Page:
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Phoenix, ASU Partner in Street Smart Tech Pilothttps://www.phoenix.gov/newsroom/street-transportation/2420Street Transportation7/22/2022 6:00:00 PMhttps://www.phoenix.gov/newssite/Lists/NewsArticle/Attachments/2420/argos vision camera.jpgPhoenix, ASU Partner in Street Smart Tech Pilot<div class="ExternalClass200E291E580B4DB1B2538ECA9DAF53D4"><html> <p><span id="ms-rterangepaste-start"></span><em>This article was originally published July 18, 2022 on </em><a target="_blank" href="https://research.asu.edu/"><em>research.asu.edu</em></a><em> - </em><a target="_blank" href="https://research.asu.edu/asu-entrepreneurs-develop-street-smart-cameras"><em>ASU entrepreneurs develop street smart cameras</em></a>​<span id="ms-rterangepaste-end"></span><br></p><p>By Pete Zrioka<br>ASU Strategic Marketing and Communications​</p><p>It’s said that nothing is certain, except death and taxes. Let’s add a third certainty to that list: traffic.<br></p> <p>All across the globe, traffic engineers and city planners are locked in an eternal struggle to improve the flow of traffic, the efficiency of streets and the safety of pedestrians, cyclists and drivers. Finding the best way to meet these goals requires an enormous amount of data, which is often difficult to collect and analyze.</p> <p>Two Arizona State University entrepreneurs are making this data easier to understand and access. Mohammad Farhadi and Yezhou Yang founded Argos Vision, a tech startup developing smart traffic cameras that can passively capture, analyze and deliver droves of data to help cities improve road safety and efficiency.</p> <p>Argos Vision emerged from Farhadi and Yang’s work as researchers in the <a target="_blank" href="https://scai.engineering.asu.edu/">School of Computing and Augmented Intelligence,</a> one of the <a target="_blank" href="https://engineering.asu.edu/">Ira A. Fulton Schools of Engineering</a>. Yang, an assistant professor of computer science and engineering and director of the <a target="_blank" href="https://yezhouyang.engineering.asu.edu/research-group/">Active Perception Group</a>, advised Farhadi as he pursued a doctorate in computer science. Farhadi earned his doctoral degree in spring 2022.</p> <p>The pair created a self-contained, solar-powered traffic camera that uses on-board computer vision, a type of artificial intelligence, to identify and classify what it sees.</p> <p>“We identified three major things we wanted to accomplish with this technology,” says Farhadi. “Cost reduction, privacy protection and rich metadata extraction.”</p> <p>Installing traffic cameras can be costly to local governments. Closing intersections to add new power and network cable to existing infrastructure is a lengthy and expensive process. Argos Vision solves this financial roadblock with a self-contained camera system that runs off solar power and transmits data over a cellular network.</p> <p>“We want to extract rich data that meets not only the minimum desire of cities, such as vehicle counting, but data that can be used in the future as well,” says Farhadi.</p> <p>Named for the many-eyed giant of Greek myth, the Argos algorithm can also capture detailed contextual information, including type of vehicle, dimensions, color and markings. It can also develop a 3D model of vehicles for future reference.</p> <p>Distinguishing vehicle type could be helpful for road maintenance. Roads degrade at different rates depending on their use, and understanding which vehicles use which roads at high rates may help cities better allocate resources and predict where preventative maintenance is most needed. For example, an Argos camera might observe large trucks commonly using a shortcut to access an industrial area.</p> <p>“At that location, a city might elect to reinforce a road so they don’t have to replace it every year,” says Farhadi.</p> <p>Despite the detailed information the Argos Vision technology collects, it does not employ any facial recognition or collect identifying information to protect the privacy of everyone on the road.</p> <p>Argos extracts detailed information using a novel software framework developed by Farhadi. As the Argos cameras take images, a neural network analyzes the images’ content and distills it into its component parts. Much like how our brains can quickly distinguish what we see into separate parts — person, dog on a leash, bus stop — a neural network uses a similar process to contextualize information.</p> <p>Traditionally, neural networks are computationally and power intensive, especially on small devices such as cameras. But Argos Vision’s software allows their neural network to run on low power and provide real-time traffic monitoring that collects incredibly detailed data, says Yang.</p> <p><strong>A new point of view</strong></p> <p>Say a city wants to figure out why the intersection of Main Street and 1st Avenue is frequently congested. The city might send someone to observe traffic, or put down road sensors to count cars, or use mobile phone sensors to estimate the number of drivers in the area.</p> <p>The problem with these methods is that the data collected is imprecise. Human observation only offers a snapshot of traffic and is prone to error. Road sensors don’t differentiate between buses, cars or emergency vehicles. Mobile data can’t tell whether 15 phone signals passing through an intersection represent 15 drivers or a mix of drivers, bus riders and pedestrians.</p> <p>“This doesn’t give you a clear picture, because these are snapshots of data. Traffic has a dynamic nature,” says Farhadi. “The beauty of using a computer vision–based system like ours is that it gives cities a permanent, precise flow of information.”</p> <p>Yang and Farhadi also see potential for the Argos system to augment and improve the function of autonomous vehicles.</p> <p>“We can provide autonomous vehicles with situational awareness of other vehicles or pedestrians outside the scope of their on-board sensors,” says Yang. “Also, our rich metadata could help local authorities measure how safe the AVs are while operating on public roads.”</p> <p>“Many of these research ideas, I have to attribute to Mohammed, thanks to his constant exploration of what is possible,” adds Yang.</p> <p>The permanent flow of data supplied by Argos cameras can help cities evaluate more than just motor vehicle traffic. It could also help policymakers and city planners improve safety for all road users.</p> <p>“Pedestrians are a big factor in street traffic,” says Farhadi. “Arizona has one of the highest pedestrian fatality rates, and we want to understand why that is happening and how to prevent it.”</p> <p><strong>Taking it to the streets</strong></p> <p>Argos cameras will be lending its vision to Arizona streets starting this summer, helping improve road safety for all users.</p> <p>In partnership with the City of Phoenix Street Transportation Department, Argos Vision cameras will be installed at the intersections of <a target="_blank" href="https://goo.gl/maps/1YfEVrtHpZ781MTS8">3rd Avenue and Adams Street</a> and <a target="_blank" href="https://goo.gl/maps/gGasmQECPAPrfRp7A">1st and Taylor streets</a> for a one-year pilot program.<br></p> <p>Both downtown locations - near City Hall and ASU’s Downtown campus, respectively - were chosen for their high pedestrian activity, says Simon T. Ramos, a traffic management and operations engineer in the <a target="_blank" href="/streets">Phoenix Street Transportation Department</a>.</p> <p>Along with collecting standard traffic information like number of vehicles, pedestrians and cyclists, the Argos camera will be cataloging near miss data.</p> <p>“Say there's a close call, where a vehicle crosses the path of a pedestrian. We can identify these conflict hotspots,” says Ramos.</p> <p>Through its persistent monitoring and evaluation, Argos’ data will identify conflict areas between vehicles, bicycles and pedestrians. Ramos and his department can use the near miss data to then develop tailored safety measures to mitigate such conflicts, such as changing signal timing or the visible markings on the road.</p> <p>This effort aligns with Phoenix’s plan to incorporate Vision Zero principles into its <a target="_blank" href="/streets/roadsafety">Road Safety Action Plan</a>. <a target="_blank" href="https://visionzeronetwork.org/">Vision Zero</a> - a strategy to eliminate traffic fatalities and increase mobility within urban areas - <a target="_blank" href="/newsroom/street-transportation/2217">was adopted by Phoenix City Council in early 2022​</a>, joining more than 40 other U.S. communities striving for safer, more equitable roadways.<br></p> <p>The city already has an array of traffic cameras collecting data, but Argos provides a more cost-effective alternative than existing systems.</p> <p>“What really kind of drew our attention to this specific technology was it is economically cheaper than the competition,” says Ramos. “Phoenix is committed to working smarter and spending wisely and it’s an ongoing effort to identify technologies to improve travel times and reduce congestion and accidents.”</p> <p>The Argos Vision team is looking forward to contributing to the city’s goals while refining their technology.</p> <p>“Together with the city, we are excited to bring advanced AI technologies from ASU onto Arizona roads for social good,” says Yang.</p> <p><strong>Getting caught in traffic</strong></p> <p>Farhadi and Yang’s collaboration goes back to 2016, when both were newcomers to ASU.</p> <p>“The school organized a student recruitment session, and I brought a poster of my research,” recalls Yang. “Four or five people stopped by, but Mohammad was the only person who was interested.”</p> <p>Combining Yang’s expertise in computer vision and Farhadi’s background in hardware acceleration and computer networks, Argos Vision was born.  When they begin looking for the most lucrative use of their technology, they first landed on shopping malls.</p> <p>“We focused on tracking the movement and amount of people to improve the HVAC efficiency in a retail area,” says Farhadi.</p> <p>However, they found this route to be a dead end. Not only were a lot of competitors pursing this application, but stores simply weren’t willing to justify the installation cost to save on heating and cooling. Retailers also wanted to a system that could tell them more about their customers.</p> <p>“We couldn’t tell you everything about somebody,” says Ryan Kemmet, Argos’ business and legal advisor. “We don’t have facial recognition and we can’t link people to their Facebook account or anything.”</p> <p>Kemmet was drawn into the Argos orbit when Farhadi and Yang joined the <a target="_blank" href="https://entrepreneurship.asu.edu/learn/nsf-innovation-corps-i-corps-site">National Science Foundation Innovation Corps Site at ASU</a> (NSF I-Corps). The five week training program, led by the <a target="_blank" href="https://entrepreneurship.asu.edu/">J. Orin Edson Entrepreneurship + Innovation Institute</a>, includes entrepreneurial training, industry mentorship and financial support for researchers looking to commercialize their technology research. Kemmet served as Argos’ industry mentor during their ASU I-Corps participation, which serves as a springboard for the nationwide NSF I-Corps program. After completing the ASU program, they were selected to continue onto the national version.</p> <p>“It’s quite an intensive program,” says Kemmet. “We went through some initial ideas of what we thought the applications of this technology would be, but it was the work in the national I-Corps program that helped us define the beachhead application for this technology.”</p> <p>I-Corps, along with Farhadi and Yang’s professional experience and interests, ultimately led Argos to traffic monitoring. Farhadi learned about the growing need for active traffic monitoring during a 2020 summer internship with the Ford Motor Company. Yang saw the potential from his work with the <a target="_blank" href="https://www.azcommerce.com/iam">Institute of Automated Mobility</a>, which brings together academia, government and industry to develop a safe, efficient ecosystem to support testing and adoption of autonomous vehicles in Arizona.</p> <p><strong>Getting in the driver’s seat</strong></p> <p>Prior to participating in I-Corps, Yang and Farhadi participated in a number of Edson Entrepreneurship + Innovation Institute programs to strengthen their venture and connect to resources and entrepreneurial communities. </p> <p>Argos joined Edson E+I Institute’s <a target="_blank" href="https://entrepreneurship.asu.edu/launch/venture-devils">Venture Devils</a> in 2020. The program provides mentorship and support to fledgling businesses, social enterprises and nonprofits founded by ASU students, faculty, staff and local community members with ties to ASU. The program includes an opportunity to participate in Demo Day, a biannual pitch competition where Venture Devils startups make their case for investment to a range of funding sources. In the <a target="_blank" href="https://news.asu.edu/20211207-entrepreneurship-alumni-student-entrepreneurs-win-investment-cash-demo-day">fall 2021 Demo Day</a>, Argos secured $6,500 in funding.</p> <p>They also enrolled in the <a target="_blank" href="https://entrepreneurship.asu.edu/national-security-academic-accelerator-nsa2">National Security Academic Accelerator (NSA2</a>), to explore the national security applications of their technology. A partnership between Edson E+I and  the <a target="_blank" href="https://www.nsin.mil/">National Security Innovation Network</a>, NSA2 creates connections between ASU-led ventures and Department of Defense representatives and opportunities, as well as providing tailored training and mentorship. NSA2 was instrumental was helping Argos navigate the complexities of assembling a proposal for a <a target="_blank" href="https://www.sbir.gov/">Small Business Innovation Research</a> award with the Department of Transportation.</p> <p>“It’s a powerful resource,” says Farhadi of Edson E+I. “Coming from Iran, I had entrepreneurial experience, but the U.S. has a totally different culture, totally different business landscape. Edson E+I has connected us with the right people, like Ryan, and really propelled Argos Vision.”</p> <p>In Iran, Farhadi ran a business providing internet-based phone service and network security to remote regions. He watched his father found and operate a telecom company from a young age, which left an impression on him.</p> <p>“Iran is a consumer country, most of the time technology is imported from elsewhere,” he says. “But when my father starting selling his devices in country, suddenly there was trust in a local company. That’s something I’ve tried to pursue in my life — people trusting your work.”</p> <p>Despite entrepreneurship being a family tradition, starting a company wasn’t on his mind when he came to the U.S. to study. However, Farhadi relishes the opportunity to forge his own path.</p> <p>“When you work at a company, you work within someone else’s system, you have specific goals that are assigned to you. You might be able to achieve them however you want, but they aren’t your goals,” says Farhadi. “As an entrepreneur, you create your own system. You set your own goals.”</p> <p>Yang, recently named a <a target="_blank" href="https://fullcircle.asu.edu/faculty/asu-entrepreneurial-program-expands-research-impact/">Fulton Entrepreneurial Professor</a>, says Edson E+I resources and programs are preparing entrepreneurs in AI like himself and Farhadi for very timely opportunities.</p> <p>“As a professor in AI, I wouldn’t have been interested in entrepreneurship 20 or 30 years ago. The technology was just not ready,” he says. “Right now, we’re at a very special time, where the technology is maturing and the market is very hungry for real world applications. So having the connections and resources facilitated by ASU and Edson E+I to find those applications has been very helpful.”<br></p><p><a href="https://research.asu.edu/" target="_blank">To learn more about research at Arizona State University, vist ASU Knowledge Enterprise (research.asu.edu)</a>.​<br></p><br> </html></div>https://www.phoenix.gov/streetsNewsstreet-transportationA camera mounted on a pole above a streetStreets@StreetsPHX #PHXTrafficGregg Bach602-309-2667602-256-3437gregg.bach@phoenix.govhttps://www.phoenix.gov/newssite/Lists/MediaContact/Attachments/22/Gregg_Bach.jpgStreetsPHXArgos Vision cameras will be installed at the intersections of 3rd Avenue and Adams Street, and 1st and Taylor streets for a one-year pilot program. Photo courtesy of Argos Vision.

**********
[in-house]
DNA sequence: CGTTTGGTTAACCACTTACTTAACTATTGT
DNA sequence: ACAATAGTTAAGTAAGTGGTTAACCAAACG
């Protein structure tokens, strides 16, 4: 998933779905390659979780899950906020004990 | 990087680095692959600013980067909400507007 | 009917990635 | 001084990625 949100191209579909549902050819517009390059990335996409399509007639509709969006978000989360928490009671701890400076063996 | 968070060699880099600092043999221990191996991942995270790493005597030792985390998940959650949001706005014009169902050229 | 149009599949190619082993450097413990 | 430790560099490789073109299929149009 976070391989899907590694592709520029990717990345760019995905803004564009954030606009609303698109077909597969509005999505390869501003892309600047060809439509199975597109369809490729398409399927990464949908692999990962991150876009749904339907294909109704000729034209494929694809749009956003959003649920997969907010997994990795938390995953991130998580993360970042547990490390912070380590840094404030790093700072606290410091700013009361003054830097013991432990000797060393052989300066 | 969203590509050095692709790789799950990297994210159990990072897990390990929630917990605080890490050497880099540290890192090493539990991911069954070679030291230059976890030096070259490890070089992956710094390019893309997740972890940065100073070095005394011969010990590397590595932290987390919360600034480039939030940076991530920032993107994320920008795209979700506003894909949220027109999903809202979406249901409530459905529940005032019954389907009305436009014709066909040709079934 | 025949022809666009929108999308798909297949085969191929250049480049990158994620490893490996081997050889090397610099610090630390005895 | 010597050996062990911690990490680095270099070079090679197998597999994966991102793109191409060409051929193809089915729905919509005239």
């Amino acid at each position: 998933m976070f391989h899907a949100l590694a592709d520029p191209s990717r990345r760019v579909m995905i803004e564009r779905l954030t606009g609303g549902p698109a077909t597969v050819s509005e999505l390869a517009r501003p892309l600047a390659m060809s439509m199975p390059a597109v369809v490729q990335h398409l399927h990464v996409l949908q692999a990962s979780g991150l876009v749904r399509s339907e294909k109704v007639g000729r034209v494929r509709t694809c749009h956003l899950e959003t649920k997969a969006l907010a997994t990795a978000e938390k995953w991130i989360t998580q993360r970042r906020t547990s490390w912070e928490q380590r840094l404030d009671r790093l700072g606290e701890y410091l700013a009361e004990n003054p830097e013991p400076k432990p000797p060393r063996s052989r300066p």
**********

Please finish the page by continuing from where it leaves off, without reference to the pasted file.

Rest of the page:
Phoenix Gets Additional Housing Vouchers, Higher Fair Market Rent Rates for Voucher Holdershttps://www.phoenix.gov/newsroom/housing/2509Housing9/30/2022 8:45:00 PMhttps://www.phoenix.gov/newssite/Lists/NewsArticle/Attachments/2509/newsroom _housing_001.pngPhoenix Gets Additional Housing Vouchers, Higher Fair Market Rent Rates for Voucher Holders<div class="ExternalClassACA83BCD159D4DBA994372153FA7143F"><html> ​ <span style="font-size:12pt;">​The City of Phoenix now has more Housing Choice Vouchers (HCVs) to help low-income renters have access to safe, decent, affordable housing. The U.S. Department of Housing and Urban Development (HUD) awarded 88 new HCVs to the city’s Housing Department, marking the first non-competitive, general-purpose voucher increase in quite some time. The Housing Department currently has 7,162 vouchers, with the additional 88 becoming effective on October 1.</span> <br style="font-size:12pt;"><br style="font-size:12pt;"> <span style="font-size:12pt;">Additionally, the money tied to HCVs will now go much further in Phoenix with the newly released Fair Market Rents (FMR) from HUD. Annual FMRs refer to the amount of money needed to cover rent and utilities on 40% of rental housing in a given area. While most of the country’s FMRs will increase by about 10% on Oct. 1, Phoenix has seen so much rent growth recently that FMRs will be going up by more than 30%.*</span> <br style="font-size:12pt;"> <br style="font-size:12pt;"> <span style="font-size:12pt;">These numbers are important because the Phoenix Housing Department uses them to determine Payment Standards -- how much money a voucher recipient can receive. The increase to FMRs elevates the value of vouchers, giving more opportunities for voucher holders to find rental housing in the private market. Currently, Phoenix’s HCV Payment Standards are set to 120% of FMRs.</span> <br style="font-size:12pt;"><br style="font-size:12pt;"> <br style="font-size:12pt;"> <span style="font-size:12pt;">*Table 1. Fair Market Rents (FMR) Year-to-Year % Increases for Phoenix, AZ</span><br style="font-size:12pt;"> <p style="font-family:"times new roman";font-size:medium;"></p> <table class="ms-rteTable-default" width="100%" cellspacing="0"> <tbody> <tr class="ms-rteTableEvenRow-default"> <td style="width:16.6667%;" class="ms-rteTableEvenCol-default">​<br></td> <td style="width:16.6667%;" class="ms-rteTableOddCol-default">​<span style="font-family:"times new roman";font-size:medium;">1-Bedroom</span><br></td> <td style="width:16.6667%;" class="ms-rteTableEvenCol-default">​<span style="font-family:"times new roman";font-size:medium;">2-Bedroom</span><br></td> <td style="width:16.6667%;" class="ms-rteTableOddCol-default">​<span style="font-family:"times new roman";font-size:medium;">3-Bedroom</span><br></td> <td style="width:16.6667%;" class="ms-rteTableEvenCol-default">​<span style="font-family:"times new roman";font-size:medium;">4-Bedroom</span><br></td> </tr> <tr class="ms-rteTableOddRow-default"> <td class="ms-rteTableEvenCol-default">​<span style="font-family:"times new roman";font-size:medium;">2018 to 2019</span><br></td> <td class="ms-rteTableOddCol-default">​7%<br></td> <td class="ms-rteTableEvenCol-default">​6%<br></td> <td class="ms-rteTableOddCol-default">​5%<br></td> <td class="ms-rteTableEvenCol-default">​5%<br></td> </tr> <tr class="ms-rteTableEvenRow-default"> <td class="ms-rteTableEvenCol-default">​<span style="font-family:"times new roman";font-size:medium;">2019 to 2020</span>​<br></td> <td class="ms-rteTableOddCol-default">​10%<br></td> <td class="ms-rteTableEvenCol-default">​9%<br></td> <td class="ms-rteTableOddCol-default">​8%<br></td> <td class="ms-rteTableEvenCol-default">​8%<br></td> </tr> <tr class="ms-rteTableOddRow-default"> <td class="ms-rteTableEvenCol-default">​<span id="ms-rterangepaste-start"></span><span style="font-family:"times new roman";font-size:medium;">2020 to 2021</span><br></td> <td class="ms-rteTableOddCol-default">​8%<br></td> <td class="ms-rteTableEvenCol-default">​7%<br></td> <td class="ms-rteTableOddCol-default">​5%<br></td> <td class="ms-rteTableEvenCol-default">​5%<br></td> </tr> <tr class="ms-rteTableEvenRow-default"> <td class="ms-rteTableEvenCol-default">​<span style="font-family:"times new roman";font-size:medium;">2021 to 2022</span><br></td> <td class="ms-rteTableOddCol-default">​6%<br></td> <td class="ms-rteTableEvenCol-default">​5%<br></td> <td class="ms-rteTableOddCol-default">​3%<br></td> <td class="ms-rteTableEvenCol-default">​3%<br></td> </tr> <tr class="ms-rteTableOddRow-default"> <td class="ms-rteTableEvenCol-default">​<span style="font-family:"times new roman";font-size:medium;">2022 to 2023</span><br></td> <td class="ms-rteTableOddCol-default">​34%<br></td> <td class="ms-rteTableEvenCol-default">​33%<br></td> <td class="ms-rteTableOddCol-default">​31%<br></td> <td class="ms-rteTableEvenCol-default">​31%<br></td> </tr> </tbody> </table> <br> </html></div>https://www.phoenix.gov/housingNews